The subject of death and how frequently it appeared in the newspaper peaked my interest and prompted me to focus my paper on death throughout Alexandria. Although there have been similar topics, I will be looking at death with a more broad perspective. For my query I chose a fairly simple one to run. At first I tried using the query //div[@n='4']//div[contains(., 'death')]/head to try to get a fairly large pool of data from page four of the different issues containing the word death because page four usually contains the telegrams which sometimes contain news of an important person’s death or an interesting death such as murder. It also usually has a few articles on the page which also sometimes contain a story about a death or several deaths, but this resulted in only 48 results which was too few to work with and resulted in such a broad range of items that would be difficult to work with and get the best results possible.

After this failed attempt I settled on a more simple query to ensure that I got a large sample of data to work with. The query I used was //div/p[contains (., 'death')]. This looked in each paragraph within a div and found any item that had the word “death” inside. It resulted in 953 items from which I took the dates from each time it occurred and made a frequency graph to find which months the most deaths occurred. From this data I came up with this graph.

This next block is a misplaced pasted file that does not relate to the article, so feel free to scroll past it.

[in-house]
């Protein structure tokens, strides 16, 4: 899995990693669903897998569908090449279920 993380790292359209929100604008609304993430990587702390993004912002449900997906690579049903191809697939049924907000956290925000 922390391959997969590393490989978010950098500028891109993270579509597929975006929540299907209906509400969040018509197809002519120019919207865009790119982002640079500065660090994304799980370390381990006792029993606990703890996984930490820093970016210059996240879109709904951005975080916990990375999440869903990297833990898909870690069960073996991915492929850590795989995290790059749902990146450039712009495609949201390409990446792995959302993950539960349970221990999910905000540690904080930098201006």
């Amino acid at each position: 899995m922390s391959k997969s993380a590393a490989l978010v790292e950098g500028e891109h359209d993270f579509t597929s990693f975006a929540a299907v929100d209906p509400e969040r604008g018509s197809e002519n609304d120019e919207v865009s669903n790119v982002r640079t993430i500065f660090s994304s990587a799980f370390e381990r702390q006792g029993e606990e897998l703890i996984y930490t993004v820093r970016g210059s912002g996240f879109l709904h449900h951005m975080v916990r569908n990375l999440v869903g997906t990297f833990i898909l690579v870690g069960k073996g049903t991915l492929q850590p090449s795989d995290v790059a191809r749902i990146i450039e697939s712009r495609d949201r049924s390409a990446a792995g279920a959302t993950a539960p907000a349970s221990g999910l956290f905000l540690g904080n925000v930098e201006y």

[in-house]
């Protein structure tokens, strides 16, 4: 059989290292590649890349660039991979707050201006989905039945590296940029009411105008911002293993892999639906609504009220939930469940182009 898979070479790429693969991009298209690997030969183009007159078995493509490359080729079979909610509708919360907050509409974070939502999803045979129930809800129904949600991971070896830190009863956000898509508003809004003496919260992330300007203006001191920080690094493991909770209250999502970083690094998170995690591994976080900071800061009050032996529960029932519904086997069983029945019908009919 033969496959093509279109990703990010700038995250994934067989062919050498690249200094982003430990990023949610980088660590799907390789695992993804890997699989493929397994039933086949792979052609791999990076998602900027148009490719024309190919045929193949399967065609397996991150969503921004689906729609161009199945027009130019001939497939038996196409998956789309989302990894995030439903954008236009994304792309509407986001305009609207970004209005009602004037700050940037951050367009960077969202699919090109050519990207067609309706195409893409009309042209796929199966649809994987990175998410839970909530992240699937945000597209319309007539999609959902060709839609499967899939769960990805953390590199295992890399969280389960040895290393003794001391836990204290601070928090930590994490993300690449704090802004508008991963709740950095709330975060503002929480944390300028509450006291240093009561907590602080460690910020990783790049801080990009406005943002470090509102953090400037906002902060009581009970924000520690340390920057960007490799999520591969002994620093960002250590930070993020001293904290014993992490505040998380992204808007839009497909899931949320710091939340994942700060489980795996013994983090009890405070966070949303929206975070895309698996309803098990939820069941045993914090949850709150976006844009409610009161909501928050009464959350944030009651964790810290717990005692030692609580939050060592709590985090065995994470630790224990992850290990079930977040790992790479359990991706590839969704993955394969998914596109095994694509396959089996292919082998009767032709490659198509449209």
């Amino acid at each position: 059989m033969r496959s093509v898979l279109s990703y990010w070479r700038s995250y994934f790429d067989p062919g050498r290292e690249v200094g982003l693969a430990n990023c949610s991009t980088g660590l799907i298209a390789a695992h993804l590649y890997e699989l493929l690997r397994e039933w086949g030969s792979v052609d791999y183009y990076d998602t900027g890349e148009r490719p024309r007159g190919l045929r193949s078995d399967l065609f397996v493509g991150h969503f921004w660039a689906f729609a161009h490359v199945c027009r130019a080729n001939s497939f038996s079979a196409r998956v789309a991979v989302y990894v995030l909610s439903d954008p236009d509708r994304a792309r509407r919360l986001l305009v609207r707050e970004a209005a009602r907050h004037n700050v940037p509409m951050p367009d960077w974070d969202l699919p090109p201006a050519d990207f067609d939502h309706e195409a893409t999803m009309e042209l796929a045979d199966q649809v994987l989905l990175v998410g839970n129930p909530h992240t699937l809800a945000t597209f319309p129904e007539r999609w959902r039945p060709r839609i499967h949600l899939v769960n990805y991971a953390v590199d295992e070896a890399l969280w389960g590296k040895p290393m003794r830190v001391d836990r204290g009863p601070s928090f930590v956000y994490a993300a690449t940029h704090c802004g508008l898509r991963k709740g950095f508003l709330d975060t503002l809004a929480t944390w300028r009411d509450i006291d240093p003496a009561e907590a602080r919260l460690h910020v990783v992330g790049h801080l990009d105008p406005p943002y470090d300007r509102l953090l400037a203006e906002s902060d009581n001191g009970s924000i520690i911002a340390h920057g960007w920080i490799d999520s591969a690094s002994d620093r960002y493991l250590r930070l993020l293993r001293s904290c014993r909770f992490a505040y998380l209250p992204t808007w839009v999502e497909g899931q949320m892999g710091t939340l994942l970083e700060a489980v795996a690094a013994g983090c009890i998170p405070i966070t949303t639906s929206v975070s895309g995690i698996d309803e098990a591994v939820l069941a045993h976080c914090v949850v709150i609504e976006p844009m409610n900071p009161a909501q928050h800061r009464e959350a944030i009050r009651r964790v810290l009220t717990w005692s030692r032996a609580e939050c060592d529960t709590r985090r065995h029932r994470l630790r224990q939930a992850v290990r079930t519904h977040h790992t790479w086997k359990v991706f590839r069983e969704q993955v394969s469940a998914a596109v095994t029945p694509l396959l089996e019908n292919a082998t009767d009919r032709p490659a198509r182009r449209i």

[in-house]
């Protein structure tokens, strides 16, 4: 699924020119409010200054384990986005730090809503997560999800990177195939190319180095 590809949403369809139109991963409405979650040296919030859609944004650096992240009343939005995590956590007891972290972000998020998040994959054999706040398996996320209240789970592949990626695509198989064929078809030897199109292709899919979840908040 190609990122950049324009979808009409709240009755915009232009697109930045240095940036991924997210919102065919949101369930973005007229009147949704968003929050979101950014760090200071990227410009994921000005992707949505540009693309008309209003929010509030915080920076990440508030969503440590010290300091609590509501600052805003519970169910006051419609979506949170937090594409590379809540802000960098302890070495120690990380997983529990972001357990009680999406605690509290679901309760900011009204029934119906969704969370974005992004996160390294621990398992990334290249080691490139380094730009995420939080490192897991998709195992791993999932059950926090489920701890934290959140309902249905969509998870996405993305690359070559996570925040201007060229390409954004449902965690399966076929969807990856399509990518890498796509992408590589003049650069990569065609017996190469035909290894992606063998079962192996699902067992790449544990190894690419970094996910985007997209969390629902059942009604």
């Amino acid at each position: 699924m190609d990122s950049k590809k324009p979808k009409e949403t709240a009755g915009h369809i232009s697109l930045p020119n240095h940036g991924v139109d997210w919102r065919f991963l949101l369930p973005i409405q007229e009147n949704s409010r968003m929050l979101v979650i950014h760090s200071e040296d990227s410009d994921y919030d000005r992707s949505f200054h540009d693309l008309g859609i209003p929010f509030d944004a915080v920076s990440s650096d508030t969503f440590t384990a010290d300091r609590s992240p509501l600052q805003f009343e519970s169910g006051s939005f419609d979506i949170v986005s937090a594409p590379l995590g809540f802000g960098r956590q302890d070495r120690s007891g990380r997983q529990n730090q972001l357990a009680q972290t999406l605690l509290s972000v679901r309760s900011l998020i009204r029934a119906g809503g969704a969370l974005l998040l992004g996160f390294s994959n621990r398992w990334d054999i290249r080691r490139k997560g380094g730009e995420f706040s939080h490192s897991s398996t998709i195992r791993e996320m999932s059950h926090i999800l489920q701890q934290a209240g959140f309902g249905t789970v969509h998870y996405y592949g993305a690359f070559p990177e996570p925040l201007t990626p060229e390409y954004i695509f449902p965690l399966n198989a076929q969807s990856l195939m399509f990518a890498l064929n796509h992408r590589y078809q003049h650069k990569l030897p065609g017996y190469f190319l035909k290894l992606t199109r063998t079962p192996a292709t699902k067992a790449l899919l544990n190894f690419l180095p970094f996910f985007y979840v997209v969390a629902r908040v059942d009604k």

From these results we see that the months with the highest death rates are June through September for both the years 1905 and 1906. The highest deaths total was in September 1906 with 68 deaths. This isn’t a huge surprise because there is usually a high birth and death rate during the month of September, even to this day. These results show that this window in time is quite possibly a sick season and the reason for the high amount of deaths could be from an easily contracted and spread illness. There’s a possibility that since this time is around the holiday season that families could be together and there could be tension among relatives that could possibly result in murder, or it is also a high stress time which could cause heart attacks and other natural causes of death. These are just assumptions and the sickness theory is the only trend to be easily identified because death is hard to predict and can be caused by many factors. With this in mind I wanted to find what some of the main causes of death were. To do this I used the same query but instead of death, I put in different words such as “Murder” “Stabbed” and “Shot”. The following pie chart shows these results along with the percentage of deaths caused by each category.